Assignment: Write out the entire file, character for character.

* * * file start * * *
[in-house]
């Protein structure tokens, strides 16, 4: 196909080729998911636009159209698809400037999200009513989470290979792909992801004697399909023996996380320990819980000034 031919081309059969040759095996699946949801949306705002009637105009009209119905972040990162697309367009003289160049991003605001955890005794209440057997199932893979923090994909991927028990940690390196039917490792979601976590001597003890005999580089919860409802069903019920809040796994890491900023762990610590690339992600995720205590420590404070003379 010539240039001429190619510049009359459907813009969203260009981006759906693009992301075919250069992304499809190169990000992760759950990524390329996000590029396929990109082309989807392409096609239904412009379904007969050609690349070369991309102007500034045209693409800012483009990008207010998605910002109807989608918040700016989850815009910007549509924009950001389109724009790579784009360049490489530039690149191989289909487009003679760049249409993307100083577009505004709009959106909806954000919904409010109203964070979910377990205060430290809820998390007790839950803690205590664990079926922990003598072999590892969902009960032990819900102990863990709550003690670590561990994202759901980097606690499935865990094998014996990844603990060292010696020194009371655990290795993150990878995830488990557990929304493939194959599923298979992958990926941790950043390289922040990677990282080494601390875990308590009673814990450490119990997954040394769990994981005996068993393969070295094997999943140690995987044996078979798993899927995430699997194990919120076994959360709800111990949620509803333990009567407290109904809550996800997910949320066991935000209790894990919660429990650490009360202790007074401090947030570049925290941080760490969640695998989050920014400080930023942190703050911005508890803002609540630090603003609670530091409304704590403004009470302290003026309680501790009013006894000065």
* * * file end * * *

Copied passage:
[in-house]
């Protein structure tokens, strides 16, 4: 196909080729998911636009159209698809400037999200009513989470290979792909992801004697399909023996996380320990819980000034 031919081309059969040759095996699946949801949306705002009637105009009209119905972040990162697309367009003289160049991003605001955890005794209440057997199932893979923090994909991927028990940690390196039917490792979601976590001597003890005999580089919860409802069903019920809040796994890491900023762990610590690339992600995720205590420590404070003379 010539240039001429190619510049009359459907813009969203260009981006759906693009992301075919250069992304499809190169990000992760759950990524390329996000590029396929990109082309989807392409096609239904412009379904007969050609690349070369991309102007500034045209693409800012483009990008207010998605910002109807989608918040700016989850815009910007549509924009950001389109724009790579784009360049490489530039690149191989289909487009003679760049249409993307100083577009505004709009959106909806954000919904409010109203964070979910377990205060430290809820998390007790839950803690205590664990079926922990003598072999590892969902009960032990819900102990863990709550003690670590561990994202759901980097606690499935865990094998014996990844603990060292010696020194009371655990290795993150990878995830488990557990929304493939194959599923298979992958990926941790950043390289922040990677990282080494601390875990308590009673814990450490119990997954040394769990994981005996068993393969070295094997999943140690995987044996078979798993899927995430699997194990919120076994959360709800111990949620509803333990009567407290109904809550996800997910949320066991935000209790894990919660429990650490009360202790007074401090947030570049925290941080760490969640695998989050920014400080930023942190703050911005508890803002609540630090603003609670530091409304704590403004009470302290003026309680501790009013006894000065």